Last week, a federal judge in New York ordered that notice of a lawsuit under the federal Equal Pay Act be sent to at least 7,000 female employees at KPMG—one of the nation’s “Big 4” tax, audit and accounting firms. The lawsuit details how KPMG illegally paid female professionals less than it paid men for the same work (in addition to other discriminatory acts).
Receiving notice about the lawsuit and being informed of their right to join this collective action might be the first time that many women at KPMG learn that they may be underpaid compared to their male colleagues. But the existence of a pay differential between women and men in the United States is no secret: The Department of Labor reports that women in the United States make only 82.1% of their male counterparts’ weekly earnings.
There are innumerable reasons for this disparity, including intentional and systemic wage discrimination. But no matter what the source of prevailing pay disparities, one reason disparity persists is that most private-sector employers insist on keeping pay secret. The refusal to provide employees with information about how their compensation compares to that of their colleagues keeps employers in a position of power in salary negotiations and prevents discovery of pay discrimination.
Some companies, though, are moving in another direction. A recent piece by Lisa Pollak of NPR’s Planet Money explores how one startup founder decided to make internal pay information available to all employees and the results of this shift at his workplace. The founder, Dane Atkinson, explains that previously, he had “paid the exact same skill set wildly different fees because I was able to negotiate with one person better than another,” saving money for his company when he was able to hire a well-qualified individual at a low price.
That just seems like good business, right? Not necessarily. The likelihood of keeping salaries truly secret is low; at least intimations of compensation will surface. Someone’s bound to leave a paystub out, or let salary slip in conversation. And, as the NPR piece observes, when people learn that they are being underpaid, it results in significant cost to the employer in the form of loss of employee trust, ill-will and attrition.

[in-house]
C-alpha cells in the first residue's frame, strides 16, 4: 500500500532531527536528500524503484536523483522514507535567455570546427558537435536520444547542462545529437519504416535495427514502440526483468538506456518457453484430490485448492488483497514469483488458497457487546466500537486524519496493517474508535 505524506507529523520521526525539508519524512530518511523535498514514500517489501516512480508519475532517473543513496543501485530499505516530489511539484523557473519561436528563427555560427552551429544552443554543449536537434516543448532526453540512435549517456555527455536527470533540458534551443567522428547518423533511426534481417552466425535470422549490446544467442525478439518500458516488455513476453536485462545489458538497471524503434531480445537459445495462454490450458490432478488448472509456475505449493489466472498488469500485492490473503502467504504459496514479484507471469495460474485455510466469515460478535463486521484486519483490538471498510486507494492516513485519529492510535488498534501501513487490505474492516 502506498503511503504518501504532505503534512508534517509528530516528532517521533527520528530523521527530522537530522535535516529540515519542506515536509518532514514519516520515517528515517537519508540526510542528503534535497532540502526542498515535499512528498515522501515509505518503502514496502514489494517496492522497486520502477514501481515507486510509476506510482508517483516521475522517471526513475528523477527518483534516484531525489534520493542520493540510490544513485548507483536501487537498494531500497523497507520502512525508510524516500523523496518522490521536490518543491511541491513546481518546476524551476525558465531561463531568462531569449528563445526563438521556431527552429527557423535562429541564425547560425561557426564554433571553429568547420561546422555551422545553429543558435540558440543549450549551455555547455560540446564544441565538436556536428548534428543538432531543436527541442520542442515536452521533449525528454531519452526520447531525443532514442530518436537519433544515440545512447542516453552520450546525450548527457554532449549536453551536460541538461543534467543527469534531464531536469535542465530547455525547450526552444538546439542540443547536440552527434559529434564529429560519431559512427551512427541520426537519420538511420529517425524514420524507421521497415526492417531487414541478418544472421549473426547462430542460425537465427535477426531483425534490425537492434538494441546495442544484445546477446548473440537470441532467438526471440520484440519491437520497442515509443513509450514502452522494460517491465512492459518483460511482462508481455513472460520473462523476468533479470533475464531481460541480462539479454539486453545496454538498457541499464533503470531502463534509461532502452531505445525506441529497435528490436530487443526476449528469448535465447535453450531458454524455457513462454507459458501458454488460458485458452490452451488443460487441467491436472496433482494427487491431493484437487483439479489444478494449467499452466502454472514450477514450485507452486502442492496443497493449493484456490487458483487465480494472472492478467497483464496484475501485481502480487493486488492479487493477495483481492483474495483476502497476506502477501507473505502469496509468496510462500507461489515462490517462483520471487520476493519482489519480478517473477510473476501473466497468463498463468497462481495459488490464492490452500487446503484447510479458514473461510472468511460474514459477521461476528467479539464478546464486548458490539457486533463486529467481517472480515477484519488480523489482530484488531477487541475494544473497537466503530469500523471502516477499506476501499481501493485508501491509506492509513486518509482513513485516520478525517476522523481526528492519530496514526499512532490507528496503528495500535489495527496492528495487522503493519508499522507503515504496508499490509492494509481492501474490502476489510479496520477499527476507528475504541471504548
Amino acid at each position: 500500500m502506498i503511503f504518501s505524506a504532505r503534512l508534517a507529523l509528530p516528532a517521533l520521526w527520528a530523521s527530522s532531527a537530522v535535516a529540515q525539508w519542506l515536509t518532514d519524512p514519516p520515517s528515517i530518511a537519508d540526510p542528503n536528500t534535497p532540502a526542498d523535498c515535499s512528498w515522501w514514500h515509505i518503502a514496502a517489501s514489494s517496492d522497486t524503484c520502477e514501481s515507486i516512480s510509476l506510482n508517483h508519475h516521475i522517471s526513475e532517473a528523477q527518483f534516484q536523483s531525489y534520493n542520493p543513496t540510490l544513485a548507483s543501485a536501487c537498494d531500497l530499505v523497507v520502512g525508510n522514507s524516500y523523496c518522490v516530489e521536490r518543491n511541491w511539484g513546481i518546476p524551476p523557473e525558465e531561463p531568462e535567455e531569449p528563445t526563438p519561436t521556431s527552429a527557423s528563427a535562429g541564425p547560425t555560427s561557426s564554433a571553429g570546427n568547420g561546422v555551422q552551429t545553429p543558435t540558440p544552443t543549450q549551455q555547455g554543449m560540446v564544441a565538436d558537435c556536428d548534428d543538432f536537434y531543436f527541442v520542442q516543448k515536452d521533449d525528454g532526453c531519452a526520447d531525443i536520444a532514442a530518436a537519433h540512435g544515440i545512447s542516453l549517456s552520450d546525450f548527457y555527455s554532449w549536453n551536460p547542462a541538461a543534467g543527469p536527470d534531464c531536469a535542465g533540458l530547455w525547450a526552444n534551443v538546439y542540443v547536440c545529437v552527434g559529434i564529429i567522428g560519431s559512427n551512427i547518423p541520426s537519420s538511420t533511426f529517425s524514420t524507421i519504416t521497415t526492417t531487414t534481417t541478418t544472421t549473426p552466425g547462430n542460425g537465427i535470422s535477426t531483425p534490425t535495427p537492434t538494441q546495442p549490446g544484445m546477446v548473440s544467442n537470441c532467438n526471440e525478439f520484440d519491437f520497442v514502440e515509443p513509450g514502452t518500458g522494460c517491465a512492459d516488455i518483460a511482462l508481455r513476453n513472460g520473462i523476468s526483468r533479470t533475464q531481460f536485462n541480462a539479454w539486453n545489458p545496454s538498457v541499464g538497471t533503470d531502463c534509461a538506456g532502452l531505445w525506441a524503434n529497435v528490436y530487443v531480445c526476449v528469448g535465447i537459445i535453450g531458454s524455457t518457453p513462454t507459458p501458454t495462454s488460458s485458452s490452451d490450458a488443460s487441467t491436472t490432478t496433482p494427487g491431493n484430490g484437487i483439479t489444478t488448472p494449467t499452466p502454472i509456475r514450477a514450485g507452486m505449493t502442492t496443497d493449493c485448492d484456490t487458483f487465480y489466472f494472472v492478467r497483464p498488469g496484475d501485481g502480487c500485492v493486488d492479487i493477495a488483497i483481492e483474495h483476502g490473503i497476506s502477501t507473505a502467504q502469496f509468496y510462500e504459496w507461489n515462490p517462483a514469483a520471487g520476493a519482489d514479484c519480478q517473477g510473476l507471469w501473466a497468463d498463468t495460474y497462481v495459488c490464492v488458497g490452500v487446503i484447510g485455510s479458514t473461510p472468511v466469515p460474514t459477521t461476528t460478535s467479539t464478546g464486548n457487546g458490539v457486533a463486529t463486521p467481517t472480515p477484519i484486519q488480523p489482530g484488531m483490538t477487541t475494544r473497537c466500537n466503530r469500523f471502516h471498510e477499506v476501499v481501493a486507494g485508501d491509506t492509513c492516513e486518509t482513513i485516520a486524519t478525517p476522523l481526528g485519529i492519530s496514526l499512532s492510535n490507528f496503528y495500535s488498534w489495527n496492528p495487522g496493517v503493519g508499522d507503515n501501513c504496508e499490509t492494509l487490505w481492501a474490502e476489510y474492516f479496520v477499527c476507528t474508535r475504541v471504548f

Negotiating starting salaries when employee pay is kept secret might also have a disproportionately negative effect on some: a growing body of information indicates that far fewer women than men negotiate job offers, and that when they do they are often penalized because of gender stereotypes about femininity and likeability. In fact, some have even suggested that women should adopt special tactics to negotiate the raises and promotions they want in order to address or conform to expectations about women’s behavior.
Atkinson told Pollak that at his new company, all employees can view a spreadsheet of each other’s salaries and prospective hires are provided with both a salary range and a fixed starting rate. Although some potential employees are turned off by the inability to negotiate their starting pay, others note that pay transparency has led to the ability to focus on other (more business oriented) things—knowing that a spreadsheet listing everyone’s pay is available to them, some of the employees Pollak interviewed reported that they hadn’t been motivated to look.
The practice has another real benefit in that it allows employees to request raises based on the salaries of employees in comparable roles and fosters discussion about why some employees might make more than others (and ways to improve).
Making compensation information available internally also promotes fairness. Pollak says an employer “can’t pay women less than men, if everybody can see what you’re doing.” That overstates the matter. Salary transparency does not eliminate pay discrimination, but it does make it more difficult. Publishing unjustifiable salary discrepancies invites rather unpleasant consequences, and so employers who choose to make salary information available have an incentive to reveiw employee compensation for fairness and make adjustments before the information becomes public. Once emplyee pay is shared, it gives all parties involved the tools to discuss compensation openly, without the informational asymmetry that usually provides employers an advantage over employees.
Whether salary transparency will catch on in the private sector remains to be seen. But it seems this approach offers an opportunity to quell office disputes, increase productivity, and promote equality in the workplace. Salary transparency could also help companies like KPMG, and many others facing pay discrimination lawsuits, address employee concerns before the prospect of litigation arises. Where disparities persist, employees are armed with the information necessary to assess their options and vindicate their rights in court if necessary.